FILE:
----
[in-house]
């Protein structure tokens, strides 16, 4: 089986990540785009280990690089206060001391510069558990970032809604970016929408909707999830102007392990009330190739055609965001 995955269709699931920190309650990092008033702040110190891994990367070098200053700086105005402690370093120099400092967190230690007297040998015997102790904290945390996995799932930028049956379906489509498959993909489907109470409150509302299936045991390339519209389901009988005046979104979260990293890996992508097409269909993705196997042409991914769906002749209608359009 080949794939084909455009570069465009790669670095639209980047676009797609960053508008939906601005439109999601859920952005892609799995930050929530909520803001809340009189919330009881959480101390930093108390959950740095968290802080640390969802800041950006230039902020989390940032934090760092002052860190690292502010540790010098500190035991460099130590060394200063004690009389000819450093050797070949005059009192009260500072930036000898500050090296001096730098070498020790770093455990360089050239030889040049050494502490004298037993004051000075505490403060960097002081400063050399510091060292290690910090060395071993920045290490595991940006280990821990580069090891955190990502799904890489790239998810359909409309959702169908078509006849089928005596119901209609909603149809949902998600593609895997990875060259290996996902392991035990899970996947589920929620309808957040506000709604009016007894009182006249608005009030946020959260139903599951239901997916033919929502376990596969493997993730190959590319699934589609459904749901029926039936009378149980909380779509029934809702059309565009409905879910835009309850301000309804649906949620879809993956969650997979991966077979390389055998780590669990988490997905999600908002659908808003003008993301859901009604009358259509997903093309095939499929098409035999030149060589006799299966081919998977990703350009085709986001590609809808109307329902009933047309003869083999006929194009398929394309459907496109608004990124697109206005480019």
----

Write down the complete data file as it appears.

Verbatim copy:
[in-house]
């Protein structure tokens, strides 16, 4: 089986990540785009280990690089206060001391510069558990970032809604970016929408909707999830102007392990009330190739055609965001 995955269709699931920190309650990092008033702040110190891994990367070098200053700086105005402690370093120099400092967190230690007297040998015997102790904290945390996995799932930028049956379906489509498959993909489907109470409150509302299936045991390339519209389901009988005046979104979260990293890996992508097409269909993705196997042409991914769906002749209608359009 080949794939084909455009570069465009790669670095639209980047676009797609960053508008939906601005439109999601859920952005892609799995930050929530909520803001809340009189919330009881959480101390930093108390959950740095968290802080640390969802800041950006230039902020989390940032934090760092002052860190690292502010540790010098500190035991460099130590060394200063004690009389000819450093050797070949005059009192009260500072930036000898500050090296001096730098070498020790770093455990360089050239030889040049050494502490004298037993004051000075505490403060960097002081400063050399510091060292290690910090060395071993920045290490595991940006280990821990580069090891955190990502799904890489790239998810359909409309959702169908078509006849089928005596119901209609909603149809949902998600593609895997990875060259290996996902392991035990899970996947589920929620309808957040506000709604009016007894009182006249608005009030946020959260139903599951239901997916033919929502376990596969493997993730190959590319699934589609459904749901029926039936009378149980909380779509029934809702059309565009409905879910835009309850301000309804649906949620879809993956969650997979991966077979390389055998780590669990988490997905999600908002659908808003003008993301859901009604009358259509997903093309095939499929098409035999030149060589006799299966081919998977990703350009085709986001590609809808109307329902009933047309003869083999006929194009398929394309459907496109608004990124697109206005480019």